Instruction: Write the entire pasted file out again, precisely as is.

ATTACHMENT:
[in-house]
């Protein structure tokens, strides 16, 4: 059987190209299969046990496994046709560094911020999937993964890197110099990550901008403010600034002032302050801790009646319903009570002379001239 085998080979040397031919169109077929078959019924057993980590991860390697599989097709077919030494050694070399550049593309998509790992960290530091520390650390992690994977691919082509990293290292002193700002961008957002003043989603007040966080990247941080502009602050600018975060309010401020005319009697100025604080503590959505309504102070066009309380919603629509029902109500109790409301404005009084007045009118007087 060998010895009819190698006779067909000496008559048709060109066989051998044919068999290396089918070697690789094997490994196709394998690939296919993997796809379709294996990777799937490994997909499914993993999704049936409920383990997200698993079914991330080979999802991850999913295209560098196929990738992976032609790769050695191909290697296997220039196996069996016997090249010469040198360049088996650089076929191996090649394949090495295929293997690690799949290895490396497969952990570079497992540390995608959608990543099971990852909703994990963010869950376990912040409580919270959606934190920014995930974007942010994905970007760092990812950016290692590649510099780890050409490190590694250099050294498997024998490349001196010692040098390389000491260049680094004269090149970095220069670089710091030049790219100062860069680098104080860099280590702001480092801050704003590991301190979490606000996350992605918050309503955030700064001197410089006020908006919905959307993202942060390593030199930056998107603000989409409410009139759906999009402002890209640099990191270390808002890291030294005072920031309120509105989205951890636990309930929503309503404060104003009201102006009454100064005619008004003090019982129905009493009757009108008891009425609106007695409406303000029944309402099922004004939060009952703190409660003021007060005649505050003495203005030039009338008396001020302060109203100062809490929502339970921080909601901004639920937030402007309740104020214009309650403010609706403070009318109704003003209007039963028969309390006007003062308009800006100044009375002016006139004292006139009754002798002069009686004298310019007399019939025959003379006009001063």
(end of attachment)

[in-house]
């Protein structure tokens, strides 16, 4: 059987190209299969046990496994046709560094911020999937993964890197110099990550901008403010600034002032302050801790009646319903009570002379001239 085998080979040397031919169109077929078959019924057993980590991860390697599989097709077919030494050694070399550049593309998509790992960290530091520390650390992690994977691919082509990293290292002193700002961008957002003043989603007040966080990247941080502009602050600018975060309010401020005319009697100025604080503590959505309504102070066009309380919603629509029902109500109790409301404005009084007045009118007087 060998010895009819190698006779067909000496008559048709060109066989051998044919068999290396089918070697690789094997490994196709394998690939296919993997796809379709294996990777799937490994997909499914993993999704049936409920383990997200698993079914991330080979999802991850999913295209560098196929990738992976032609790769050695191909290697296997220039196996069996016997090249010469040198360049088996650089076929191996090649394949090495295929293997690690799949290895490396497969952990570079497992540390995608959608990543099971990852909703994990963010869950376990912040409580919270959606934190920014995930974007942010994905970007760092990812950016290692590649510099780890050409490190590694250099050294498997024998490349001196010692040098390389000491260049680094004269090149970095220069670089710091030049790219100062860069680098104080860099280590702001480092801050704003590991301190979490606000996350992605918050309503955030700064001197410089006020908006919905959307993202942060390593030199930056998107603000989409409410009139759906999009402002890209640099990191270390808002890291030294005072920031309120509105989205951890636990309930929503309503404060104003009201102006009454100064005619008004003090019982129905009493009757009108008891009425609106007695409406303000029944309402099922004004939060009952703190409660003021007060005649505050003495203005030039009338008396001020302060109203100062809490929502339970921080909601901004639920937030402007309740104020214009309650403010609706403070009318109704003003209007039963028969309390006007003062308009800006100044009375002016006139004292006139009754002798002069009686004298310019007399019939025959003379006009001063």